News Round Up: May 12th

12th May 2013

news round up may 15th

Book covers saga rolls on: Publishers still delightedly throwing pink and glitter over furious authors

Publishing is an industry happily capable of both hacking off readers with ludicrously overpriced, under-proofed and not-yours-anyway eBooks, and at the same time hand-wringingly wheedling “sorry, girls, we’d stop plastering your front covers with glitter if people would still buy the darn things, but we just don’t want to force people into having what they don’t want, you know?”

So it’s not really surprising that the enthrallingly idiotic cover design policies of the mainstream publishing houses have again come under fire this week.

First off, Queen Dame Jacqueline Wilson complained that her publishers have been insisting on pink covers for her books in order to boost sales, apparently unaware of the fact that she is Jacqueline “bestselling already, for Christ’s sake” Wilson.

Then author Maureen Johnson had the brilliant idea of a coverflip contest:

1. Take a well-known book. (It’s up to you to define well-known.)

2. Imagine that book was written by an author of the OPPOSITE GENDER. Or a genderqueer author. Imagine all the things you think of when you think GIRL book or BOY book or GENDERLESS book (do they EXIST?). And I’m not saying that these categorizations are RIGHT—but make no mistake, they’re there.

The results made a very predictable point: take a look at the best entries. Come on, publishing world – there’s no excuse for you to carry on behaving like this.

Censorship battle in US over well-known erotica writer Anne Frank

Maybe the publishing industry does have an excuse for behaving as it does. Because it’s quite clear, sometimes, that great swathes of humankind are about as capable of having sensible thought processes as David Cameron is of giving up his fifty-a-day puppy eating habit.

A mother in Michigan has apparently taken her local schools to task over their stocking of the definitive edition of Anne Frank‘s The Diary of a Young Girl. There are passages in it which make her daughter “feel uncomfortable”.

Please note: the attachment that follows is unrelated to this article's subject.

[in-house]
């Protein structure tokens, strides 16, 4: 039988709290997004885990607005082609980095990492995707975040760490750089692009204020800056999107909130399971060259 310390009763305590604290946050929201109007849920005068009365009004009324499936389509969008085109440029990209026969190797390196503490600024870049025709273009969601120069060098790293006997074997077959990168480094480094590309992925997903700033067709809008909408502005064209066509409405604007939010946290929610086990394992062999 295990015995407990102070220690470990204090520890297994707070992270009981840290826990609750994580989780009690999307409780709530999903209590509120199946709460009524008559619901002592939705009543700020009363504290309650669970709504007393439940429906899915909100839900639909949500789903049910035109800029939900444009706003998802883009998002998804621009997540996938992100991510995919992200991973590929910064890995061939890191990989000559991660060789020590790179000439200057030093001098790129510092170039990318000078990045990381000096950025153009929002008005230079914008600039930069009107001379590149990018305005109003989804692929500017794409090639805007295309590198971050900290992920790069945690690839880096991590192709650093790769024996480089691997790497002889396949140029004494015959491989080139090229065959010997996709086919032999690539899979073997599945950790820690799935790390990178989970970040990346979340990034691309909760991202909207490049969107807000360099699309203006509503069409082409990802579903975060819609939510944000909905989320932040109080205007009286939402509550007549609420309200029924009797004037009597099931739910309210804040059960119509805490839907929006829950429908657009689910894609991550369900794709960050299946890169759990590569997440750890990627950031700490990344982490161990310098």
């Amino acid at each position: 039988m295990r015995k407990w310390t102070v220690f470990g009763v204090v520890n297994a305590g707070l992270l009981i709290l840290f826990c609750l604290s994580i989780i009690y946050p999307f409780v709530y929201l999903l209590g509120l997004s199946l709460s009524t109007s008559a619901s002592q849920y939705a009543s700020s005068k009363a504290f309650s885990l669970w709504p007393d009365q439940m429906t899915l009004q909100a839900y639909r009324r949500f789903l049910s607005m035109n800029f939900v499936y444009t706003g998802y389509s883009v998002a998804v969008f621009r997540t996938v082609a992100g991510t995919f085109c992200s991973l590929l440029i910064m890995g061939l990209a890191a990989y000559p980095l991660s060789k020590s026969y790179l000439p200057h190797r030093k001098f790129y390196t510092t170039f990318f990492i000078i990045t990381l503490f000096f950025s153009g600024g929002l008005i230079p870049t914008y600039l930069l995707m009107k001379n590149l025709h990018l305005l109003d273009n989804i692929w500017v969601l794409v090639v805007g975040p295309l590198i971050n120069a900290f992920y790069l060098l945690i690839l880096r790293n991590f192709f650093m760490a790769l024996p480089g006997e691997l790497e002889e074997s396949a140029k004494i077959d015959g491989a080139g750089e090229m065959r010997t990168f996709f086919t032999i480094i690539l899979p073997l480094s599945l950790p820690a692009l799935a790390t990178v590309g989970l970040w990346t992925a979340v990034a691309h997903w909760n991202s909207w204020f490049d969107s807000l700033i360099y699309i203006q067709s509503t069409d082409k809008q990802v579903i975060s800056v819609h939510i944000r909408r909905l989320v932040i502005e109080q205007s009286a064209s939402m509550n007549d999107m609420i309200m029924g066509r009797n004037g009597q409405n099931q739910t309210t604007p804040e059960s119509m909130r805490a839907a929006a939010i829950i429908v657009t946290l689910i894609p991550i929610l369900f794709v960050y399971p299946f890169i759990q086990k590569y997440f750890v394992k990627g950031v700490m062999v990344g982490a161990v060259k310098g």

Well yes – descriptions of hiding from the Nazis, and the explanation of what happened when they caught her – sure. Oh no, wait. It’s not the Third Reich that’s upsetting people. It’s labias.

Apparently a paragraph or two where Anne explores her own body is enough to have the book labelled as “pornographic”.

Even putting aside the fact that this Michigan mom appears to think that porn is teenagers with cricked necks looking at their vaginas, this whole situation is bewilderingly insane.

The school board have actually started to look into her complaint and anti-censorship campaigners have come together to urge them not to ban the book because it would be unconstitutional, making a statement which although laudable completely ignores the reason behind what’s going on: that the mother, and the board, seem to think teenage genitalia might be more disturbing than the Holocaust.

Let’s turn to chick lit for the lighter side of the news…

Fans of the Sex and the City franchise not still clawing at their eyes after watching the second movie were in for a treat this week: a hacker leaked the first fifty pages of Candace Bushnell’s latest novel Killing Monica as well as a string of emails between Bushnell and her publisher about what to do about the leak.

The hacker – Guccifer – presumably wanted a break from the heady political world of George Bush, the Rockefellers and Bill Clinton. He couldn’t have picked something more appropriate for a holiday read than a Bushhnell book.

The leaked pages reveal middle-age divorce, sarcastic starlets, and a body-conscious, aging writer who feels eclipsed by her own creation.

Thanks to the publicity from the leak, Killing Monica is pretty much guaranteed to be a bestseller – with or without, publishers – a glittery pink front cover.

That’s all this week. What do you think of the week that was? Did we miss any stories?

Rebecca Winson